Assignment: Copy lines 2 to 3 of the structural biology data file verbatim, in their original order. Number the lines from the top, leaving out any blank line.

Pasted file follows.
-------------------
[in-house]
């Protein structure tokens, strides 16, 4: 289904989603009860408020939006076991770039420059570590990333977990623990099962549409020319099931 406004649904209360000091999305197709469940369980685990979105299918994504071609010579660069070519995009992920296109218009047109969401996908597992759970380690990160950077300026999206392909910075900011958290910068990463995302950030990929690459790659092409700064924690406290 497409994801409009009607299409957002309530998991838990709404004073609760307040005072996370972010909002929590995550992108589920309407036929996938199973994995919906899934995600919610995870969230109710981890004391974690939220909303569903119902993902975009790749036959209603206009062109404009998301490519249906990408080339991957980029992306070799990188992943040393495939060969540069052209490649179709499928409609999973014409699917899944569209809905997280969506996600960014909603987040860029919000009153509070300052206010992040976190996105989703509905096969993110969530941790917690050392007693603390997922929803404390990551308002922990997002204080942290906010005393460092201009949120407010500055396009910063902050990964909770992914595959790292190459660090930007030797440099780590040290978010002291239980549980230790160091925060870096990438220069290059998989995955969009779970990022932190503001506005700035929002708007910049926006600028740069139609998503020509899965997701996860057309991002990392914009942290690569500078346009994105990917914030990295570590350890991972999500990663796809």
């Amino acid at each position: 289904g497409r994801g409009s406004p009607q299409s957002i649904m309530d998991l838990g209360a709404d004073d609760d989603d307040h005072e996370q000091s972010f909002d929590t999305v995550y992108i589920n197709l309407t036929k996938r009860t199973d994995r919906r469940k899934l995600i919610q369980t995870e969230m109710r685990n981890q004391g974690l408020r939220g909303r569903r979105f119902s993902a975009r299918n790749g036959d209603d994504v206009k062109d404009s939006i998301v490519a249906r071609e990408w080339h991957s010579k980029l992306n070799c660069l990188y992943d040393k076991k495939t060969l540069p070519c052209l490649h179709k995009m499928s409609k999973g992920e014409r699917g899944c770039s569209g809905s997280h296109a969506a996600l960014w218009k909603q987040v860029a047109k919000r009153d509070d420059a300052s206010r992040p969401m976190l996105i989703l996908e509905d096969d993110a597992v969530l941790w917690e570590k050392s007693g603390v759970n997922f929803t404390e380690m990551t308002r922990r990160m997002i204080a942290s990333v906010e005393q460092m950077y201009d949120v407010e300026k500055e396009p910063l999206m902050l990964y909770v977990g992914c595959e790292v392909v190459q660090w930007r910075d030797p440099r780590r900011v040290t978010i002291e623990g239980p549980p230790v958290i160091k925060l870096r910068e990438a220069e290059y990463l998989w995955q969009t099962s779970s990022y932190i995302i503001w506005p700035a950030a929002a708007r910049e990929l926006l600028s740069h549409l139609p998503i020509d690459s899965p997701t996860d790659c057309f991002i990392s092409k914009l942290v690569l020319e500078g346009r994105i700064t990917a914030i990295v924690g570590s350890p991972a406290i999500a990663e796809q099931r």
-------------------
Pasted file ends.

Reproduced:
């Protein structure tokens, strides 16, 4: 289904989603009860408020939006076991770039420059570590990333977990623990099962549409020319099931 406004649904209360000091999305197709469940369980685990979105299918994504071609010579660069070519995009992920296109218009047109969401996908597992759970380690990160950077300026999206392909910075900011958290910068990463995302950030990929690459790659092409700064924690406290 497409994801409009009607299409957002309530998991838990709404004073609760307040005072996370972010909002929590995550992108589920309407036929996938199973994995919906899934995600919610995870969230109710981890004391974690939220909303569903119902993902975009790749036959209603206009062109404009998301490519249906990408080339991957980029992306070799990188992943040393495939060969540069052209490649179709499928409609999973014409699917899944569209809905997280969506996600960014909603987040860029919000009153509070300052206010992040976190996105989703509905096969993110969530941790917690050392007693603390997922929803404390990551308002922990997002204080942290906010005393460092201009949120407010500055396009910063902050990964909770992914595959790292190459660090930007030797440099780590040290978010002291239980549980230790160091925060870096990438220069290059998989995955969009779970990022932190503001506005700035929002708007910049926006600028740069139609998503020509899965997701996860057309991002990392914009942290690569500078346009994105990917914030990295570590350890991972999500990663796809």
């Amino acid at each position: 289904g497409r994801g409009s406004p009607q299409s957002i649904m309530d998991l838990g209360a709404d004073d609760d989603d307040h005072e996370q000091s972010f909002d929590t999305v995550y992108i589920n197709l309407t036929k996938r009860t199973d994995r919906r469940k899934l995600i919610q369980t995870e969230m109710r685990n981890q004391g974690l408020r939220g909303r569903r979105f119902s993902a975009r299918n790749g036959d209603d994504v206009k062109d404009s939006i998301v490519a249906r071609e990408w080339h991957s010579k980029l992306n070799c660069l990188y992943d040393k076991k495939t060969l540069p070519c052209l490649h179709k995009m499928s409609k999973g992920e014409r699917g899944c770039s569209g809905s997280h296109a969506a996600l960014w218009k909603q987040v860029a047109k919000r009153d509070d420059a300052s206010r992040p969401m976190l996105i989703l996908e509905d096969d993110a597992v969530l941790w917690e570590k050392s007693g603390v759970n997922f929803t404390e380690m990551t308002r922990r990160m997002i204080a942290s990333v906010e005393q460092m950077y201009d949120v407010e300026k500055e396009p910063l999206m902050l990964y909770v977990g992914c595959e790292v392909v190459q660090w930007r910075d030797p440099r780590r900011v040290t978010i002291e623990g239980p549980p230790v958290i160091k925060l870096r910068e990438a220069e290059y990463l998989w995955q969009t099962s779970s990022y932190i995302i503001w506005p700035a950030a929002a708007r910049e990929l926006l600028s740069h549409l139609p998503i020509d690459s899965p997701t996860d790659c057309f991002i990392s092409k914009l942290v690569l020319e500078g346009r994105i700064t990917a914030i990295v924690g570590s350890p991972a406290i999500a990663e796809q099931r």